Duathlons can take on several different forms, but the most common is what is called the “run-bike-run” format. In the most common type of these run-bike-run events, athletes would run something like 5K, ride 40K, and then run another 5K. There are shorter and longer duathlon events, as well as events in which the runs are different lengths (e.g 5K then 10K). Long-course options can take athletes as far as half-Ironman and Ironman distances as well.
Some triathlon organizers will offer a duathlon “option” in which they remove the swim and have the athletes do only the bike and run. This really is a triathlon without the swim and doesn’t offer the unique blend of challenge that the run-bike-run format provides, but these can still be fun events especially for those that don’t have the time or resources to work on their swimming and want to participate in a particular triathlon event.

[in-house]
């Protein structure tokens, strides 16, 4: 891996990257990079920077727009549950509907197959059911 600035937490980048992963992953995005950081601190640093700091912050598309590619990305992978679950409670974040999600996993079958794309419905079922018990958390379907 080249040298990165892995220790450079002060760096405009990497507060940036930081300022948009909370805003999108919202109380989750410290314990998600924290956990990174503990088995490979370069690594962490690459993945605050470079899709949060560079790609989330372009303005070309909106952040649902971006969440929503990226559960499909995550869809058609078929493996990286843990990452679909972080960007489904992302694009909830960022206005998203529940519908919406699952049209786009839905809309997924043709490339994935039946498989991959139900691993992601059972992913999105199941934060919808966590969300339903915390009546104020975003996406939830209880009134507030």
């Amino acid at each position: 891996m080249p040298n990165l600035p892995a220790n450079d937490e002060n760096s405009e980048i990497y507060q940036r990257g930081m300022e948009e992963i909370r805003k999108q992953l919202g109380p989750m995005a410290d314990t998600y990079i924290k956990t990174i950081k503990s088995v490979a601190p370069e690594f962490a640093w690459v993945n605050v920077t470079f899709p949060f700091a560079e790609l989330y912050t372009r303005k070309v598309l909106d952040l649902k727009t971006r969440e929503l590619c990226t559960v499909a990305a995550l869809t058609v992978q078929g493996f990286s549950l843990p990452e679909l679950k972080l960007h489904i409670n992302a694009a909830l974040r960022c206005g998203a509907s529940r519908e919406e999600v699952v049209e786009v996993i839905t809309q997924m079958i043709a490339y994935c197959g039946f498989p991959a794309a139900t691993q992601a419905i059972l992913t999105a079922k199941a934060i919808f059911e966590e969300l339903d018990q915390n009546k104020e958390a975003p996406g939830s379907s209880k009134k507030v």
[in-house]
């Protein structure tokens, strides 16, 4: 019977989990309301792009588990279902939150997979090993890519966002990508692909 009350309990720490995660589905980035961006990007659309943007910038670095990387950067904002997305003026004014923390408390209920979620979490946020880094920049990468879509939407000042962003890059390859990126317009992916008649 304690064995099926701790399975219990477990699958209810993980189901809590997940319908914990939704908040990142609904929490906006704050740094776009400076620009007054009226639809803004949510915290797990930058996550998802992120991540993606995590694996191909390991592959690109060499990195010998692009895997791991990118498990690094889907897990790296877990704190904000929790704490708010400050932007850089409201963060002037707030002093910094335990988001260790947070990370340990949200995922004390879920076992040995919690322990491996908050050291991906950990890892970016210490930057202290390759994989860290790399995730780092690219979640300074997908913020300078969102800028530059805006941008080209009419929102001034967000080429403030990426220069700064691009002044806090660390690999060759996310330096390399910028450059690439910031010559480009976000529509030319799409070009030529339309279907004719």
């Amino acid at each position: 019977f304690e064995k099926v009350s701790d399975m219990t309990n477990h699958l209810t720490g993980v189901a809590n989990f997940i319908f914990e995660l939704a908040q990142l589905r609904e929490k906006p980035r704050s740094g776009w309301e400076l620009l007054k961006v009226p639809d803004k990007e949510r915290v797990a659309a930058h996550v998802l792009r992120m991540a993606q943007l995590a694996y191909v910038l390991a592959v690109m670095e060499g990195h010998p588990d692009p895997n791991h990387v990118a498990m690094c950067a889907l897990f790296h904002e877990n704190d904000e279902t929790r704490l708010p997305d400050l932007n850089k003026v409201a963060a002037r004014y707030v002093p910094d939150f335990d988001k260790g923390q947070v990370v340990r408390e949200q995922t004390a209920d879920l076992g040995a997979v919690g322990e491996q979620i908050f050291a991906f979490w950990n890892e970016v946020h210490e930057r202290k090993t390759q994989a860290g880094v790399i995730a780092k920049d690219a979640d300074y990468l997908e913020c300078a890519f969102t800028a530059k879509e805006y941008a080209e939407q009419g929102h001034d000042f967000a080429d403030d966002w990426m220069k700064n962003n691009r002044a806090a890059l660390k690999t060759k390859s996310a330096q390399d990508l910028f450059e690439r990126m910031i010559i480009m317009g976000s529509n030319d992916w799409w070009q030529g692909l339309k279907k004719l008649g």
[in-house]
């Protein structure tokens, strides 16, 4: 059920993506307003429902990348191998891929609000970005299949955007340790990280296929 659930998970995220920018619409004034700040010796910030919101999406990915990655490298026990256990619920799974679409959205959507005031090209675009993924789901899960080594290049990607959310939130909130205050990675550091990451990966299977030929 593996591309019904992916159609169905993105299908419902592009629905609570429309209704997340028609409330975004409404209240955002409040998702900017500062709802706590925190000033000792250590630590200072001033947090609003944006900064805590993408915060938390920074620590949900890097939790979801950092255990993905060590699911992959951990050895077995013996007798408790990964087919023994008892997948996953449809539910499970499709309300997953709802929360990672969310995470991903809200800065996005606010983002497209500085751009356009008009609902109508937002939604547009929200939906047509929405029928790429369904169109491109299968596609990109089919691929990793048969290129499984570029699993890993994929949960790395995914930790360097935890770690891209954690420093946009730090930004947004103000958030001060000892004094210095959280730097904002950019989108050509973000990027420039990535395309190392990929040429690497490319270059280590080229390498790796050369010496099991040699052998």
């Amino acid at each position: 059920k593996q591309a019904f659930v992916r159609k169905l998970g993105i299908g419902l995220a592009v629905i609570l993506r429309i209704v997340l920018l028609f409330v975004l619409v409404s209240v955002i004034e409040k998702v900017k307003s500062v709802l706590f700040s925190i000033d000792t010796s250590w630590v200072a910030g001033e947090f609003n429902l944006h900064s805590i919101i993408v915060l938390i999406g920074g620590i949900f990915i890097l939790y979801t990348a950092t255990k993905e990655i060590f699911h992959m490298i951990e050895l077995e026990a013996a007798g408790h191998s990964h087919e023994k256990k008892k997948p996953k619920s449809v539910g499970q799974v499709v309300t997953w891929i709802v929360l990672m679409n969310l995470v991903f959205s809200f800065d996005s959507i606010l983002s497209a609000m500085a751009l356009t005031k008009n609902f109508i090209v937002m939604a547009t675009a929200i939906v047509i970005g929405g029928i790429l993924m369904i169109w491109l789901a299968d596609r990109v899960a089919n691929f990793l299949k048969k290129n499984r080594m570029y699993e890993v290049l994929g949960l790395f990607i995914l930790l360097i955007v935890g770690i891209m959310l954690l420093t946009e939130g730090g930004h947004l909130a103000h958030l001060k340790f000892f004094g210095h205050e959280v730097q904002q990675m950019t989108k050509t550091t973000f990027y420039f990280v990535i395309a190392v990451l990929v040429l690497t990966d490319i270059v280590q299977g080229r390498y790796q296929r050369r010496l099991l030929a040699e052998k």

What makes the duathlon unique?
First, as with any multi-sport race with shorter distance runs, a sprint or Olympic distance duathlon requires great speed and intensity to be competitive. Any time runners are faced with a 5K run, the most competitive athletes will run these at speeds competitive with other 5K road-races. At last year’s Duathlon Nationals the age-group winner ran the first 5K in just 15:19. That’s a pace of 4:56 per mile. That’s screamin’ fast. Similar to the sprint triathlon, the top athletes need to be competitive in each sport individually to be competitive in their multi-sport counter-parts.